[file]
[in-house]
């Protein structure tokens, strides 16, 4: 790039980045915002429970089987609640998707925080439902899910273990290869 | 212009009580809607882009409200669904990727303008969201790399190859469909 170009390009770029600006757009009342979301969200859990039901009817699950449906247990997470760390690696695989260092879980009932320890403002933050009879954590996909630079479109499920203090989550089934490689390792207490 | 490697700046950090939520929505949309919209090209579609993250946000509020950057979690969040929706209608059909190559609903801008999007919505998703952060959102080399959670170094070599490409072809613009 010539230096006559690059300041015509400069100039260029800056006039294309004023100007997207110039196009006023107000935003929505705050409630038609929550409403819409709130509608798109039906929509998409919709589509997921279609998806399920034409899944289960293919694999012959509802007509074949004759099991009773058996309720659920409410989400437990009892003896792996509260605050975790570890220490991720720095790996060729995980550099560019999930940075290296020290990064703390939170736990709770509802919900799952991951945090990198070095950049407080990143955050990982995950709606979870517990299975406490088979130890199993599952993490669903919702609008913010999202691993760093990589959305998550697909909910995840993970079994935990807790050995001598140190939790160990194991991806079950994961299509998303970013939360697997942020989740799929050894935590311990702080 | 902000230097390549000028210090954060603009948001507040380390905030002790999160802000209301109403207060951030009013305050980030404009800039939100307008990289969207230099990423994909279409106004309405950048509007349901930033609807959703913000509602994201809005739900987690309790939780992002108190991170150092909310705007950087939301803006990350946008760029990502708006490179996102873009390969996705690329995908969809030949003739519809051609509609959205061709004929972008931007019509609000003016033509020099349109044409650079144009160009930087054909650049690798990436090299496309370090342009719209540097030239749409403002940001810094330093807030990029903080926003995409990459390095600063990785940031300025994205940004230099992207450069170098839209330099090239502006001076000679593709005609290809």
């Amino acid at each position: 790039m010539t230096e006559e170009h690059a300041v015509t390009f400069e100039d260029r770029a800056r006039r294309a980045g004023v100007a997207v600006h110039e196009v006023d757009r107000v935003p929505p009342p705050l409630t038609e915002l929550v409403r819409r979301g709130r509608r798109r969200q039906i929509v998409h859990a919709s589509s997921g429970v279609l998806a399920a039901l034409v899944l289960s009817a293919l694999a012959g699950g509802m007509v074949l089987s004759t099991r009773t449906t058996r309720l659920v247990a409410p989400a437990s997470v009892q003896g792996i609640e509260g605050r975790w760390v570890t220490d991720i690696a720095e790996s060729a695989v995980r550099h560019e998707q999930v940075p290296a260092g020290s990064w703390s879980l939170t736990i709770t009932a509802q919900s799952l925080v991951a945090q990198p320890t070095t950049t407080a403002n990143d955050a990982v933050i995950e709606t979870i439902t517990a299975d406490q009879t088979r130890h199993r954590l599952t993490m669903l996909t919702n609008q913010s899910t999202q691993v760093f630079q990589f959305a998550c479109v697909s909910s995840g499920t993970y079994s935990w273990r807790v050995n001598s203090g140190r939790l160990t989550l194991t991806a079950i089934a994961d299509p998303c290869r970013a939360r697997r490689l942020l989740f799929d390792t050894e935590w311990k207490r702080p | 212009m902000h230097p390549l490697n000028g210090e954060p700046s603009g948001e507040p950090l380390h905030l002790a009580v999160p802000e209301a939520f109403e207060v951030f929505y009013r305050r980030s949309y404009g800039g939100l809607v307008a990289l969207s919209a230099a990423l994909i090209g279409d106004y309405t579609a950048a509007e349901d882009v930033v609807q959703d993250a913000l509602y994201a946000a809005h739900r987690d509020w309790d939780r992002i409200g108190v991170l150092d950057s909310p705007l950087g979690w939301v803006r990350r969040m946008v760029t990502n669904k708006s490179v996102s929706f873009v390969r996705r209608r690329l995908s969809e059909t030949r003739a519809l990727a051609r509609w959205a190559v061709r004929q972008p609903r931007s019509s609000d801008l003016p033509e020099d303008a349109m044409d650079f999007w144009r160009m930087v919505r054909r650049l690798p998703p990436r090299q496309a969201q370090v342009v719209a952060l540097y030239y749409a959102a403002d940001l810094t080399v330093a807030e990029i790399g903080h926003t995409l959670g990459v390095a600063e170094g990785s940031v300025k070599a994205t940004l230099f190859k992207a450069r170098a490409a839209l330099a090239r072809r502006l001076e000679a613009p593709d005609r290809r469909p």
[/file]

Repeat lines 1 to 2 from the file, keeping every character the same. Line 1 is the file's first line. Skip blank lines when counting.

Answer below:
[in-house]
């Protein structure tokens, strides 16, 4: 790039980045915002429970089987609640998707925080439902899910273990290869 | 212009009580809607882009409200669904990727303008969201790399190859469909 170009390009770029600006757009009342979301969200859990039901009817699950449906247990997470760390690696695989260092879980009932320890403002933050009879954590996909630079479109499920203090989550089934490689390792207490 | 490697700046950090939520929505949309919209090209579609993250946000509020950057979690969040929706209608059909190559609903801008999007919505998703952060959102080399959670170094070599490409072809613009 010539230096006559690059300041015509400069100039260029800056006039294309004023100007997207110039196009006023107000935003929505705050409630038609929550409403819409709130509608798109039906929509998409919709589509997921279609998806399920034409899944289960293919694999012959509802007509074949004759099991009773058996309720659920409410989400437990009892003896792996509260605050975790570890220490991720720095790996060729995980550099560019999930940075290296020290990064703390939170736990709770509802919900799952991951945090990198070095950049407080990143955050990982995950709606979870517990299975406490088979130890199993599952993490669903919702609008913010999202691993760093990589959305998550697909909910995840993970079994935990807790050995001598140190939790160990194991991806079950994961299509998303970013939360697997942020989740799929050894935590311990702080 | 902000230097390549000028210090954060603009948001507040380390905030002790999160802000209301109403207060951030009013305050980030404009800039939100307008990289969207230099990423994909279409106004309405950048509007349901930033609807959703913000509602994201809005739900987690309790939780992002108190991170150092909310705007950087939301803006990350946008760029990502708006490179996102873009390969996705690329995908969809030949003739519809051609509609959205061709004929972008931007019509609000003016033509020099349109044409650079144009160009930087054909650049690798990436090299496309370090342009719209540097030239749409403002940001810094330093807030990029903080926003995409990459390095600063990785940031300025994205940004230099992207450069170098839209330099090239502006001076000679593709005609290809």